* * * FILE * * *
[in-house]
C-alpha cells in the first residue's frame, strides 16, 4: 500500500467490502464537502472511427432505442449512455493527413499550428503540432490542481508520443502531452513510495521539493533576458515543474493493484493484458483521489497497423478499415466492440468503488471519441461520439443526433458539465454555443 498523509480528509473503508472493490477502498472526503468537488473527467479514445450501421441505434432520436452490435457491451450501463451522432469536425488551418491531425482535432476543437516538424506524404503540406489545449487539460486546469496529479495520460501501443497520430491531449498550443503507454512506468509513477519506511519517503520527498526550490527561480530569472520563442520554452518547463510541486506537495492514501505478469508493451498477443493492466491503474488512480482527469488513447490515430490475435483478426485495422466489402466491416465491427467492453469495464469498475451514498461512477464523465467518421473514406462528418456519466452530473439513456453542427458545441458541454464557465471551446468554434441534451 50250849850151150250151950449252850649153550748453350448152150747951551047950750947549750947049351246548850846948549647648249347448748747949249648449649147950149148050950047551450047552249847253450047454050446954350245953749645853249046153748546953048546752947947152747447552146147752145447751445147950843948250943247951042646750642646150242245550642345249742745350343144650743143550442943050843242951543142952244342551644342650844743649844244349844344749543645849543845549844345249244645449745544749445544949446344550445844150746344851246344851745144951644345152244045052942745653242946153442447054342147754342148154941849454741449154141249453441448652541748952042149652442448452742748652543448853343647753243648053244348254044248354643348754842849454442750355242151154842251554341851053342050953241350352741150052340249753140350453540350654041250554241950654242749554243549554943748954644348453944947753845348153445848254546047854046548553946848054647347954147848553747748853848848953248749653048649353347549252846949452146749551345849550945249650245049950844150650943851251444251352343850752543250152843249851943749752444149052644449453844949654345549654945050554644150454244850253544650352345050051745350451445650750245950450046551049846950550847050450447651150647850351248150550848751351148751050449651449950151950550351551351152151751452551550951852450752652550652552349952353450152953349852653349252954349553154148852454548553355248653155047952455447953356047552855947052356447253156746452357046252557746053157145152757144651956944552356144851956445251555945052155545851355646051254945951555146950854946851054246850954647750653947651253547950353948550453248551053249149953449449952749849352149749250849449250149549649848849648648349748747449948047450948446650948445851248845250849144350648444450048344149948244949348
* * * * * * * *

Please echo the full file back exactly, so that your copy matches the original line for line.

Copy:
[in-house]
C-alpha cells in the first residue's frame, strides 16, 4: 500500500467490502464537502472511427432505442449512455493527413499550428503540432490542481508520443502531452513510495521539493533576458515543474493493484493484458483521489497497423478499415466492440468503488471519441461520439443526433458539465454555443 498523509480528509473503508472493490477502498472526503468537488473527467479514445450501421441505434432520436452490435457491451450501463451522432469536425488551418491531425482535432476543437516538424506524404503540406489545449487539460486546469496529479495520460501501443497520430491531449498550443503507454512506468509513477519506511519517503520527498526550490527561480530569472520563442520554452518547463510541486506537495492514501505478469508493451498477443493492466491503474488512480482527469488513447490515430490475435483478426485495422466489402466491416465491427467492453469495464469498475451514498461512477464523465467518421473514406462528418456519466452530473439513456453542427458545441458541454464557465471551446468554434441534451 50250849850151150250151950449252850649153550748453350448152150747951551047950750947549750947049351246548850846948549647648249347448748747949249648449649147950149148050950047551450047552249847253450047454050446954350245953749645853249046153748546953048546752947947152747447552146147752145447751445147950843948250943247951042646750642646150242245550642345249742745350343144650743143550442943050843242951543142952244342551644342650844743649844244349844344749543645849543845549844345249244645449745544749445544949446344550445844150746344851246344851745144951644345152244045052942745653242946153442447054342147754342148154941849454741449154141249453441448652541748952042149652442448452742748652543448853343647753243648053244348254044248354643348754842849454442750355242151154842251554341851053342050953241350352741150052340249753140350453540350654041250554241950654242749554243549554943748954644348453944947753845348153445848254546047854046548553946848054647347954147848553747748853848848953248749653048649353347549252846949452146749551345849550945249650245049950844150650943851251444251352343850752543250152843249851943749752444149052644449453844949654345549654945050554644150454244850253544650352345050051745350451445650750245950450046551049846950550847050450447651150647850351248150550848751351148751050449651449950151950550351551351152151751452551550951852450752652550652552349952353450152953349852653349252954349553154148852454548553355248653155047952455447953356047552855947052356447253156746452357046252557746053157145152757144651956944552356144851956445251555945052155545851355646051254945951555146950854946851054246850954647750653947651253547950353948550453248551053249149953449449952749849352149749250849449250149549649848849648648349748747449948047450948446650948445851248845250849144350648444450048344149948244949348